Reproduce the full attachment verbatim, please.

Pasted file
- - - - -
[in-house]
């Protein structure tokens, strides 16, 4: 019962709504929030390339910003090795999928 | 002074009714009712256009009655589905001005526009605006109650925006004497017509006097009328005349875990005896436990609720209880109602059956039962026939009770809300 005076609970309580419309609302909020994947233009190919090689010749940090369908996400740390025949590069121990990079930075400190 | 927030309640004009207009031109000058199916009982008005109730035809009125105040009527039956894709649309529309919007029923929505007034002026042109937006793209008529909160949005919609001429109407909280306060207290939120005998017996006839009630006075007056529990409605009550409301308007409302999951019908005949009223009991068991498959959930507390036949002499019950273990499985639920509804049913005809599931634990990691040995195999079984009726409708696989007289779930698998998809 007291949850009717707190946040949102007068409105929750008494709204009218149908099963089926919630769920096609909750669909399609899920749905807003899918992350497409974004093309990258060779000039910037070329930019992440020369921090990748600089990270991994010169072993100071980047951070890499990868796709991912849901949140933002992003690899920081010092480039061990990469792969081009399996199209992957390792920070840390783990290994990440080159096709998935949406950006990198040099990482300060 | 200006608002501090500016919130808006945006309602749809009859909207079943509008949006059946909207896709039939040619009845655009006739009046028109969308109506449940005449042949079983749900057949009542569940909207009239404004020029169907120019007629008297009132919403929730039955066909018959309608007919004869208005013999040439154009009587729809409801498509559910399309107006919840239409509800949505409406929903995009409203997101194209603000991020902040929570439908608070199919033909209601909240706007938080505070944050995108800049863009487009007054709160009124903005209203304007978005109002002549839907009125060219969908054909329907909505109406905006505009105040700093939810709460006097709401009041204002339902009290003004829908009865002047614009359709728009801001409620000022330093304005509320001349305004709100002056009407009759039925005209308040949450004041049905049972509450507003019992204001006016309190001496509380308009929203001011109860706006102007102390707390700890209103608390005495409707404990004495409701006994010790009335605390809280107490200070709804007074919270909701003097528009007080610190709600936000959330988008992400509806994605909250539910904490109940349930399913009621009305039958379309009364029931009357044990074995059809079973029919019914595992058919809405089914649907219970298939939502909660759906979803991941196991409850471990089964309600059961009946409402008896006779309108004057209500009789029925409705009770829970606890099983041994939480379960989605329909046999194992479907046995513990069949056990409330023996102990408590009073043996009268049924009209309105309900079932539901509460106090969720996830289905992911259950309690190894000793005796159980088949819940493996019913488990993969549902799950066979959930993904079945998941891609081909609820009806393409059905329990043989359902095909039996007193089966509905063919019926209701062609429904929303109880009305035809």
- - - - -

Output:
[in-house]
């Protein structure tokens, strides 16, 4: 019962709504929030390339910003090795999928 | 002074009714009712256009009655589905001005526009605006109650925006004497017509006097009328005349875990005896436990609720209880109602059956039962026939009770809300 005076609970309580419309609302909020994947233009190919090689010749940090369908996400740390025949590069121990990079930075400190 | 927030309640004009207009031109000058199916009982008005109730035809009125105040009527039956894709649309529309919007029923929505007034002026042109937006793209008529909160949005919609001429109407909280306060207290939120005998017996006839009630006075007056529990409605009550409301308007409302999951019908005949009223009991068991498959959930507390036949002499019950273990499985639920509804049913005809599931634990990691040995195999079984009726409708696989007289779930698998998809 007291949850009717707190946040949102007068409105929750008494709204009218149908099963089926919630769920096609909750669909399609899920749905807003899918992350497409974004093309990258060779000039910037070329930019992440020369921090990748600089990270991994010169072993100071980047951070890499990868796709991912849901949140933002992003690899920081010092480039061990990469792969081009399996199209992957390792920070840390783990290994990440080159096709998935949406950006990198040099990482300060 | 200006608002501090500016919130808006945006309602749809009859909207079943509008949006059946909207896709039939040619009845655009006739009046028109969308109506449940005449042949079983749900057949009542569940909207009239404004020029169907120019007629008297009132919403929730039955066909018959309608007919004869208005013999040439154009009587729809409801498509559910399309107006919840239409509800949505409406929903995009409203997101194209603000991020902040929570439908608070199919033909209601909240706007938080505070944050995108800049863009487009007054709160009124903005209203304007978005109002002549839907009125060219969908054909329907909505109406905006505009105040700093939810709460006097709401009041204002339902009290003004829908009865002047614009359709728009801001409620000022330093304005509320001349305004709100002056009407009759039925005209308040949450004041049905049972509450507003019992204001006016309190001496509380308009929203001011109860706006102007102390707390700890209103608390005495409707404990004495409701006994010790009335605390809280107490200070709804007074919270909701003097528009007080610190709600936000959330988008992400509806994605909250539910904490109940349930399913009621009305039958379309009364029931009357044990074995059809079973029919019914595992058919809405089914649907219970298939939502909660759906979803991941196991409850471990089964309600059961009946409402008896006779309108004057209500009789029925409705009770829970606890099983041994939480379960989605329909046999194992479907046995513990069949056990409330023996102990408590009073043996009268049924009209309105309900079932539901509460106090969720996830289905992911259950309690190894000793005796159980088949819940493996019913488990993969549902799950066979959930993904079945998941891609081909609820009806393409059905329990043989359902095909039996007193089966509905063919019926209701062609429904929303109880009305035809």